Judge Tells Scott Walker He Can’t Block Special Elections in Wisconsin

Walker had refused to hold elections for legislative seats vacant since December.

Wisconsin Gov. Scott Walker, with Vice President Mike Pence and House Speaker Paul Ryan, speaks at the White House last July.Alex Brandon/AP

Let our journalists help you make sense of the noise: Subscribe to the Mother Jones Daily newsletter and get a recap of news that matters.

Wisconsin Gov. Scott Walker must hold special elections this spring to fill two vacant state legislative seats, a judge ruled Thursday. Walker has tried to prevent the elections from taking place in two districts that could flip from Republican to Democratic control at a time of political backlash against President Donald Trump across the country. 

Walker has a “plain and positive duty” to hold the elections, ruled Dane County Circuit Court Judge Josann Reynolds, who was appointed by Walker in 2014. “To state the obvious, if the plaintiffs have a right to vote for their representatives, they must have an election to do so,” Reynolds said from the bench.

Two Republican members—Sen. Frank Lasee and Rep. Keith Ripp—left the legislature in December to join Walker’s administration, but the governor refused to schedule special elections, claiming they would be a waste of money since the legislature was set to adjourn in March. A Democratic group led by former Attorney General Eric Holder sued the governor on behalf of Wisconsin voters in the two districts, noting that the Wisconsin constitution says legislative vacancies “shall be filled as promptly as possible by special election.” Holder called Walker’s refusal to hold the elections “an affront to representative democracy.”

Voters from the two districts testified in court that they had been denied representation as a result. “We have nobody representing the interests of our Senate district right now and that upsets me,” said Jennifer Meyer of the town of Scott, near Green Bay, according to the Milwaukee Journal Sentinel. “We’re entitled to representation.” 

“I think it’s important that voters have a voice in their government,” said another voter, Desiree Frank, from Fond Du Lac County.

The attorney for the plaintiffs, Elisabeth Frost, called it “textbook voter disenfranchisement,” according to the Associated Press. “I can’t imagine a more clear case of disenfranchisement of the right to vote,” she said. The judge agreed.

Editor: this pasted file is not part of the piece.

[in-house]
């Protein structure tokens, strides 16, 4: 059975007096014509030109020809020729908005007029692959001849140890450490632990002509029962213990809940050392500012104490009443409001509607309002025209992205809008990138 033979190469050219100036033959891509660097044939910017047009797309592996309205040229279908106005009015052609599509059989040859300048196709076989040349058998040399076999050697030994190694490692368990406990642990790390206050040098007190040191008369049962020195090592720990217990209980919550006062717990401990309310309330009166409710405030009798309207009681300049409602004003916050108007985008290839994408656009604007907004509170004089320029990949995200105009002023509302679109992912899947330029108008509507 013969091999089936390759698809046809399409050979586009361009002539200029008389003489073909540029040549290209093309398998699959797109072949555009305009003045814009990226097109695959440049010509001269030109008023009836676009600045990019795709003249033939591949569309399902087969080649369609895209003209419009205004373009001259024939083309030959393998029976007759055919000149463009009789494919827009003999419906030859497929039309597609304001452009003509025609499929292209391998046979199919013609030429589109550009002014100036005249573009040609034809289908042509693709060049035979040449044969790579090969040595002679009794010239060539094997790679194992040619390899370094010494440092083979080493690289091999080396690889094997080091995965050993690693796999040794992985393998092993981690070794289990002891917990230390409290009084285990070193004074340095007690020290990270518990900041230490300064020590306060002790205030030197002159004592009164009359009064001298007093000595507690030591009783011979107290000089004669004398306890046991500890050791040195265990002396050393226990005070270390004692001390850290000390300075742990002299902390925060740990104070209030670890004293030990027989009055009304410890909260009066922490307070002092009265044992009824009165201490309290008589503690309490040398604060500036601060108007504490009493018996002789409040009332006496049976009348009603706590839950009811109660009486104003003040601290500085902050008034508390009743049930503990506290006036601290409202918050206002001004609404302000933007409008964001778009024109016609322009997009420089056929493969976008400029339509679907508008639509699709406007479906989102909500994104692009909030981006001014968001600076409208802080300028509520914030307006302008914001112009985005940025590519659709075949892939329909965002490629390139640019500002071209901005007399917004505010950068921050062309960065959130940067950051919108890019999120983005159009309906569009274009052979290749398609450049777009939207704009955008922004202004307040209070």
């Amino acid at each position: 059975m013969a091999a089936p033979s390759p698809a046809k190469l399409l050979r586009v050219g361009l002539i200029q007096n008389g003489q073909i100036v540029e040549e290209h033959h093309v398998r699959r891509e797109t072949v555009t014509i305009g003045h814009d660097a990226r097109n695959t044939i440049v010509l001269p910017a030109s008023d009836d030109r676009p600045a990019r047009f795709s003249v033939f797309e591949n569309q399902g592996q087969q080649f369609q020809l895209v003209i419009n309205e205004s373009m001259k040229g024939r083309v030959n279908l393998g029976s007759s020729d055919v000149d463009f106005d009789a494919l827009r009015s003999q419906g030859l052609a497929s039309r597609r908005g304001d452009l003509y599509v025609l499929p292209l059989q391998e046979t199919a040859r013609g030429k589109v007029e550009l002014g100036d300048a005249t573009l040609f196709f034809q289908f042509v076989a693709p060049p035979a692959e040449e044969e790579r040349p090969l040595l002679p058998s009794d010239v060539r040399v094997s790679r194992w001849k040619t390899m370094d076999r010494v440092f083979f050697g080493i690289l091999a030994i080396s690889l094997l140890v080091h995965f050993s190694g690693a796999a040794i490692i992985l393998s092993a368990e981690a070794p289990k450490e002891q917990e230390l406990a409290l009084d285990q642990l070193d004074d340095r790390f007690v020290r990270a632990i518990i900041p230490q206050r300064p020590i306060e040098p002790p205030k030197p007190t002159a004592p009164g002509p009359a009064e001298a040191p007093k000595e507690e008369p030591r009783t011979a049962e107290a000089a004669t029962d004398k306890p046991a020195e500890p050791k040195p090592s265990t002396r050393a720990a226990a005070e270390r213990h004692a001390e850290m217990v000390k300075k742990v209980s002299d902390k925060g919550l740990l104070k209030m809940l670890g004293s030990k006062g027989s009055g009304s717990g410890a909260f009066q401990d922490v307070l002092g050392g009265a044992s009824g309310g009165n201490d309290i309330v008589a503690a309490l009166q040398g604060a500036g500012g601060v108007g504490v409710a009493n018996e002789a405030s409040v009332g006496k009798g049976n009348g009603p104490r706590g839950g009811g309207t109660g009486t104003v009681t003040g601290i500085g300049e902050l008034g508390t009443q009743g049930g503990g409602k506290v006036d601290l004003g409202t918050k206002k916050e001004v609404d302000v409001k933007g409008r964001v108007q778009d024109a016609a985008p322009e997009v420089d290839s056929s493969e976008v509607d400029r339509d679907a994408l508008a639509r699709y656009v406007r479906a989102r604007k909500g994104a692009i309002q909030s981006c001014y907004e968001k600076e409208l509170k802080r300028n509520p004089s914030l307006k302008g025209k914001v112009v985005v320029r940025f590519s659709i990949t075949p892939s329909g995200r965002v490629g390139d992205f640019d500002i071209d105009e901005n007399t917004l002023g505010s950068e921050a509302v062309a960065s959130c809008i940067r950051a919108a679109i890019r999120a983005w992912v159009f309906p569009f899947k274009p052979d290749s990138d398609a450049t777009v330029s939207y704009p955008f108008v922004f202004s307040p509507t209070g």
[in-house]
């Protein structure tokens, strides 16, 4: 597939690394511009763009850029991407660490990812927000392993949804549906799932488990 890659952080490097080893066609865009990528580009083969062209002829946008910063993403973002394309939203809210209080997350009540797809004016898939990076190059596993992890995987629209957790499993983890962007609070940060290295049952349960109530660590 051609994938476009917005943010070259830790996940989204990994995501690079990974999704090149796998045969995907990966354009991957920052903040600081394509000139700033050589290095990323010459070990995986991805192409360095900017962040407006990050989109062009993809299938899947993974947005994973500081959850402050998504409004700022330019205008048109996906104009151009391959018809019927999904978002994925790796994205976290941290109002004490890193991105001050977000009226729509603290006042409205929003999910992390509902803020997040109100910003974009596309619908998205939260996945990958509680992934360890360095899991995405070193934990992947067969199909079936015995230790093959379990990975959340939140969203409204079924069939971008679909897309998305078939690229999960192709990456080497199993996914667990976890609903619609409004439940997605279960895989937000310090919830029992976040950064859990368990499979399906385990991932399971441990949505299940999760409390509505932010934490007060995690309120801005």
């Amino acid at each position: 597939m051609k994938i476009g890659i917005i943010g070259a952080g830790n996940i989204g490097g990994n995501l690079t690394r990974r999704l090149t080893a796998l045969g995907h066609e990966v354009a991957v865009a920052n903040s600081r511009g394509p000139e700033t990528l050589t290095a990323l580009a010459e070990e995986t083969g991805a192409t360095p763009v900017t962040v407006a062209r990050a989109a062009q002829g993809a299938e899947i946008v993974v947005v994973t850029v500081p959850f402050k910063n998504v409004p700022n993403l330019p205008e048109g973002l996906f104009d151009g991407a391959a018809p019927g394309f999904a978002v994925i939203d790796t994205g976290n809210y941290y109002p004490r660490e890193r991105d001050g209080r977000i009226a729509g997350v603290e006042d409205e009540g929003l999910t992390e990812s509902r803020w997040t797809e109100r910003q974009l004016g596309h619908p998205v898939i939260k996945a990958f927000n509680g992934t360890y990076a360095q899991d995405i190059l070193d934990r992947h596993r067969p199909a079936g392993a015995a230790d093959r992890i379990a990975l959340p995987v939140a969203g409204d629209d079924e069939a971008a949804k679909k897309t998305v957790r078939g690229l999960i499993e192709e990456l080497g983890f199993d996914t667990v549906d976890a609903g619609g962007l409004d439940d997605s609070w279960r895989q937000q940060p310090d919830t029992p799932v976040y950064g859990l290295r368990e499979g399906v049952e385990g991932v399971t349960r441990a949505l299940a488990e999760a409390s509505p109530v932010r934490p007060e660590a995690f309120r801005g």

The political tide in Wisconsin appears to be turning toward Democrats, after Trump notched a surprise victory there in 2016. In January, Democrat Patty Schachtner scored a shocking upset in northwest Wisconsin, winning a special election for a state Senate seat by 11 points. The district had been in Republican hands since 2000 and was carried by Trump by 17 points in 2016. Wisconsin Democrats said Walker was refusing to hold special elections for the two vacant legislative seats because he was afraid Democrats would win them, too.

The ruling said Walker must issue an order within a week scheduling the elections. 


Headshot of Editor in Chief of Mother Jones, Clara Jeffery

It sure feels that way to me, and here at Mother Jones, we’ve been thinking a lot about what journalism needs to do differently, and how we can have the biggest impact.

We kept coming back to one word: corruption. Democracy and the rule of law being undermined by those with wealth and power for their own gain. So we're launching an ambitious Mother Jones Corruption Project to do deep, time-intensive reporting on systemic corruption, and asking the MoJo community to help crowdfund it.

We aim to hire, build a team, and give them the time and space needed to understand how we got here and how we might get out. We want to dig into the forces and decisions that have allowed massive conflicts of interest, influence peddling, and win-at-all-costs politics to flourish.

It's unlike anything we've done, and we have seed funding to get started, but we're looking to raise $500,000 from readers by July when we'll be making key budgeting decisions—and the more resources we have by then, the deeper we can dig. If our plan sounds good to you, please help kickstart it with a tax-deductible donation today.

Thanks for reading—whether or not you can pitch in today, or ever, I'm glad you're with us.

Signed by Clara Jeffery

Clara Jeffery, Editor-in-Chief

payment methods

We Recommend